Soundstream Inaugural Lieder RecitalPhotographer – Greg Schwark

Contemporary classical music adds to the mix of cutting edge new music in Australia in a profound way; as a high art genre it articulates Australia’s cultural make up and the epoch but also feeds into other art forms such as film, theatre, dance, and opera through to various media. Pianist Gabriella Smart has been championing contemporary classical music with various initiatives: playing and premiering the music, enabling musicians and ensembles to perform new works, and commissioning new work by Australian composers. She has fed her passion and energy into the Soundstream Festival (2009 and 2010) and, since 2012, into the Soundstream Collective Ensemble that promotes new classical music and young Australian composers.

Fresh from winning this year’s Creative Partnerships Award of the 2013 APRA/AMCOS Australian Music Centre Art Music Awards, the Soundstream Inaugural Lieder Recital was a celebration and acknowledgement of the contribution of the numerous philanthropists and supporters of Gabriella Smart’s ideal and work. The backdrop of the alluring heritage listed Urrbrae House created an atmosphere of historical importance, while the cocktail featured exquisite wines by Soundstream sponsor Simon Hackett from Maclaren Vale.

The programmed repertoire explored the beautiful marriage of word and tone in seminal works from the western canon, juxtaposing four very different compositional languages. The premiere of Sally Whitwell’s four songs was the culmination amongst the famous Wesendonck-Lieder by Richard Wagner, well-known songs by Sergei Rachmaninoff and Benjamin Britten’s influential song cycle On the Island. It is always a thrill to experience fresh off the page music that no one has heard before.

In this endeavour Gabriella Smart chose to showcase the talent of Australian soprano Lisa Harper-Brown, renowned for premiering Graeme Koehne’s The Ringtone Cycle with the Seraphim Trio and a champion of new Australian classical vocal music in her own right. Lisa Harper-Brown’s voice is arresting, rich and smooth throughout the range, and her warm way of engaging with the audience captivating.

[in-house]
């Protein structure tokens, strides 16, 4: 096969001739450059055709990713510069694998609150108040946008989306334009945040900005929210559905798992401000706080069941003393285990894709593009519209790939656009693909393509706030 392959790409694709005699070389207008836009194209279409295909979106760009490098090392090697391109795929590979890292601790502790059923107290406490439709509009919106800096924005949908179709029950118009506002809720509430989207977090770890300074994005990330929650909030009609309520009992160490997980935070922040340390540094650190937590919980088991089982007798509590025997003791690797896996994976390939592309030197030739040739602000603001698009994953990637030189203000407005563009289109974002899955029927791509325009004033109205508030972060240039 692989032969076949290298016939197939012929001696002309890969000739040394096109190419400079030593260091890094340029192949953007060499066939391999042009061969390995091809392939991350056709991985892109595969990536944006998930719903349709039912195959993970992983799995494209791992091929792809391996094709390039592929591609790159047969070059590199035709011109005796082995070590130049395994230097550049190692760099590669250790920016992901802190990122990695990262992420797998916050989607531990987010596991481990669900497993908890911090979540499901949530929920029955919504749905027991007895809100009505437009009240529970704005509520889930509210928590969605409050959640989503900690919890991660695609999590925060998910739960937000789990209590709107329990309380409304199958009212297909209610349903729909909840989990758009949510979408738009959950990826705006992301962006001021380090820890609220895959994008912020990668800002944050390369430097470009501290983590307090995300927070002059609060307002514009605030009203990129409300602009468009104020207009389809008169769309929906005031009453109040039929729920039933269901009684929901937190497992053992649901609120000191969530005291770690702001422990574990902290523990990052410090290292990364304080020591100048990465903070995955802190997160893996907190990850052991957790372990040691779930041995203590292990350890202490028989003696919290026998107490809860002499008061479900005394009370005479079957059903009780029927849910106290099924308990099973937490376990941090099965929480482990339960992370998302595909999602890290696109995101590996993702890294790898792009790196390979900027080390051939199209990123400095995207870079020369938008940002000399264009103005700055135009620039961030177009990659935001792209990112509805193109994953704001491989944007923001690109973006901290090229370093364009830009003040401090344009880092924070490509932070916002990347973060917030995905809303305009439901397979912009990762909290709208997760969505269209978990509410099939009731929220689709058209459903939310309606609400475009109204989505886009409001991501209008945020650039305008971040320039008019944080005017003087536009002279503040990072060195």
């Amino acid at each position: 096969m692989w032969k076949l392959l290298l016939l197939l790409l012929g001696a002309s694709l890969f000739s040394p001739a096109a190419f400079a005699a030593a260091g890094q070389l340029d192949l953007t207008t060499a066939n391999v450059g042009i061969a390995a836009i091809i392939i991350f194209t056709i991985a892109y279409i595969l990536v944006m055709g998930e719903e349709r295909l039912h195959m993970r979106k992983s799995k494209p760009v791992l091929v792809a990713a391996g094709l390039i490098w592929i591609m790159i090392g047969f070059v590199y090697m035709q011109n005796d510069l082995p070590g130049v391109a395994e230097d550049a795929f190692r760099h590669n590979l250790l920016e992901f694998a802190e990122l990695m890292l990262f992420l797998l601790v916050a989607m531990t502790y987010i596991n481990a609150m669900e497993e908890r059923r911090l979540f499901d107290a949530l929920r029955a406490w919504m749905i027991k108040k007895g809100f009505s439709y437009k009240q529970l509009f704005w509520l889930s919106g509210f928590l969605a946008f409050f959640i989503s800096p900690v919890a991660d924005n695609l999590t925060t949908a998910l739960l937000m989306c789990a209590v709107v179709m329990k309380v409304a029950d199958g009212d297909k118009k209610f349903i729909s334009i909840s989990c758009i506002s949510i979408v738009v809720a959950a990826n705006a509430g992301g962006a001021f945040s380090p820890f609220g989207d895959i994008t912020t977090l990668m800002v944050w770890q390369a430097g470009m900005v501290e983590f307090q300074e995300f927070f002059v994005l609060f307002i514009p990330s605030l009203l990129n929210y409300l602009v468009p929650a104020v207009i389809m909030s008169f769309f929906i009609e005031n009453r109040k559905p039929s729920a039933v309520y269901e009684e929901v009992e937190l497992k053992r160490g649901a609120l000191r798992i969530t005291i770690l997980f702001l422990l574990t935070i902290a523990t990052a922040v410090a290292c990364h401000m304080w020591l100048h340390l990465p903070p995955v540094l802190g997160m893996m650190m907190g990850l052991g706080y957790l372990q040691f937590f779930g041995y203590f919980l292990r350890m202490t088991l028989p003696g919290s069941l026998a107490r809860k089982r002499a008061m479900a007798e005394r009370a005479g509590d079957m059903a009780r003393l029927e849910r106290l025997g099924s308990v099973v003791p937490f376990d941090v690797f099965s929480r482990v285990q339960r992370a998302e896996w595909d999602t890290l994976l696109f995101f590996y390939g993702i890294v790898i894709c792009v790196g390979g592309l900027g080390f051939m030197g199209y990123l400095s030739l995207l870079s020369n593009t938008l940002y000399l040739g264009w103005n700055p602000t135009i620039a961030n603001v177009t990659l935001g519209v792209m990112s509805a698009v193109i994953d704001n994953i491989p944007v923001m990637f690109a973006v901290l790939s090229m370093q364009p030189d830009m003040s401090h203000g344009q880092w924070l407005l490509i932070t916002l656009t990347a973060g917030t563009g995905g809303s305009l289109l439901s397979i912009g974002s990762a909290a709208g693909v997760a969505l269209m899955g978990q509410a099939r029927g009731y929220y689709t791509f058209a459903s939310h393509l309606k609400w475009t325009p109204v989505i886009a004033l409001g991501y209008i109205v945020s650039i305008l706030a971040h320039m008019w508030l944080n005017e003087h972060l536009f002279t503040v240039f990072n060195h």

Close reading and intimate interpretation of both poetry and music produced subtle nuances of phrasing, tempo and dynamics. This sonic experience was enhanced by Harper-Brown’s ability to deliver the verse with clarity and precision in the different languages, all of them demanding in a different way.

The restrained eroticism of Wagner’s Wesendonck-Lieder, the sweeping heartfelt vocal and pianistic eruptions of Rachmaninoff’s music and Britten’s clever apposition of piano and vocal lines contextualised the emerging new compositional idiom of Sally Whitwell. Whitwell is noted for her solo piano albums of film music and music by Philip Glass. Her songs present a blend of a filmic and frivolously pianistic accompaniment coupled with vocal phrasing that is indebted very much to the influence of Benjamin Britten. Her tenderness of affection for the poetry of Percy Bysshe Shelley in Some world far from ours, Christina Rosetti in Warm where snowflakes lie, and Michael Rosen in Flatworm’s heaven – a train song, creates exciting expressions of insight, intellectual commentary and wit. The enthralling In the deep heart’s core closed the performances for the evening.

The festivities included short speeches from up-and-coming Australian composers Sebastian Phlox and Jesse Budel. Phlox is a winner of the 2012 SANMF: National Young Composers Award, while Budel has been involved in Soundstream also as a conductor and assistant artistic director. Both described how the Soundstream Collective has reassured their creativity and established structures for the performance and conception of new classical music in Australia. The proceeds from the benefit concert are going towards future commissions of Australian contemporary classical music by the Soundstream Collective.

Soundstream Inaugural Lieder Recital

Venue: Urrbrae House, University of Adelaide
Date: September 25, 2013

Written by Daniela Kaleva, University of South Australia

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